Court Ruling Shows Bank’s Bet on Government Can Be Costly
* The ruling breaks financial institutions’ “blind” reliance on implicit local government debt guarantees and has symbolic significance, experts say
* Beijing has restricted local governments from providing loan guarantees to local companies in an effort to rein in hidden debt risks. But such practices have widely persisted
A recent court decision on a debt dispute between a major commercial bank and a Hunan government body sent another signal to Chinese lenders that governments may no longer be the last resort in defaults.
The Supreme People’s Court, the country’s highest court, upheld a decision invalidating a debt guarantee by the Hunan Expressway Management Bureau on 455 million yuan ($47 million) owed by a local private business to the Shenzhen branch of China Merchants Bank, recently released court documents showed.
The decision left the bank with losses of more than 300 million yuan for loans it issued 10 years ago counting on the government unit’s agreement to buy back expressway operating rights and assume the private company’s debt in the event of a default. The court found that the expressway authority lacked the power to make such a guarantee and was liable for just a third of the debt.
The ruling will break financial institutions’ “blind” reliance on implicit local government debt guarantees, an infrastructure expert said. Several lawyers and industry sources said the ruling has symbolic significance.
“The Supreme Court ruled the buyback agreement invalid as it believed the agreement is proved to be a form of implicit government guarantee for the loan rather than a legitimate business contract,” said Wang Xiaoming, a lawyer at Beijing Chuting Law Firm.
The central government has issued policies restricting local governments from providing loan guarantees to local companies in an effort to rein in hidden debt risks. However, such practices have widely persisted, a bank official said.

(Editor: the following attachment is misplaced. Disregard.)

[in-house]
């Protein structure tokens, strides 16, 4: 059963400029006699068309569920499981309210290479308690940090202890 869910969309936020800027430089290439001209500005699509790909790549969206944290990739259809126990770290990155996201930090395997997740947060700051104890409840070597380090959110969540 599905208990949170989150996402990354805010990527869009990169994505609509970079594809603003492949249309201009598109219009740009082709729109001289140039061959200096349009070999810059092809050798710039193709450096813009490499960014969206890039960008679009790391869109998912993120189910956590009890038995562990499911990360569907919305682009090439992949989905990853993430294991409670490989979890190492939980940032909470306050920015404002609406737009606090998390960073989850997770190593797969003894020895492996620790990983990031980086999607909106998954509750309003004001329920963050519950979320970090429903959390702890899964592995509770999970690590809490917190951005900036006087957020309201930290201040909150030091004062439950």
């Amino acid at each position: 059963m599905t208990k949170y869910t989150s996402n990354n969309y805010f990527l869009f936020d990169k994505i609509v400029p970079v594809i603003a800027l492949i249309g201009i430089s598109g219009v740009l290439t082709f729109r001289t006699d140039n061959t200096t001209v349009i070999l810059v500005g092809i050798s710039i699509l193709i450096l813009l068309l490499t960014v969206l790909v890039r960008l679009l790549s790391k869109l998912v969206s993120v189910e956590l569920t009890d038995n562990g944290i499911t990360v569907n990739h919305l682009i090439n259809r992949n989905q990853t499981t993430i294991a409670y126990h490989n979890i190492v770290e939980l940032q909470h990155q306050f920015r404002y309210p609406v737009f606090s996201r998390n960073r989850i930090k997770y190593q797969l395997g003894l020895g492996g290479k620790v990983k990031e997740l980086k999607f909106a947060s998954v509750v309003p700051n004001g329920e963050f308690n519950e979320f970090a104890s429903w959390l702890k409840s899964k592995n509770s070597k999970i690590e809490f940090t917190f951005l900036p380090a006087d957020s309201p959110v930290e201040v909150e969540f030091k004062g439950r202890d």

China's local governments could hold as much as 40 trillion yuan in off-balance sheet debts, according to an October report from S&P Global Ratings — and the scale and lack of transparency of those debts has raised concerns that they could expose China's financial system to significant risk.
According to court documents, the Shenzhen branch of Merchants Bank in 2009 issued two loans to Hunan Yilian Expressway Development Co., a private company that won a 30-year government contract to operate a section of a local expressway. As part of the loan agreement, the Hunan Expressway Management Bureau issued a letter to the bank promising to buy back Yilian’s operation rights and assume its debts if the company were to become unable to repay the loans.
Yilian eventually defaulted in 2014, and the bank took the case to court, seeking to force the government unit to fulfill its buyback agreement and repay the debts.
After a local court ruled in favor of the Merchants Bank, a second review by the Supreme Court in Beijing overturned the decision in December 2017. Although the Hunan bureau had a legal obligation for the debts based on the guarantee letter, the court ruled that as a public entity it did not have the power to provide such a guarantee. The court then ruled that the buyback agreement should not be deemed a legitimate contract and the Hunan bureau should assume only one-third of the debt repayment obligation.
The Merchants Bank appealed for a retrial, but the request was rejected by the Supreme Court.
Over the past few years, several banks have lost cases demanding that local governments assume debt obligations for companies based on guarantee letters issued by officials.
Zhang Liao, chairman of Shanghai Jumbo Consulting Co. Ltd., said the most recent Supreme Court ruling is a clear warning that financial institutions should not rely on local government guarantees. Instead, lenders should improve risk management and business compliance, Zhang said.
Contact reporter Han Wei (email@example.com)
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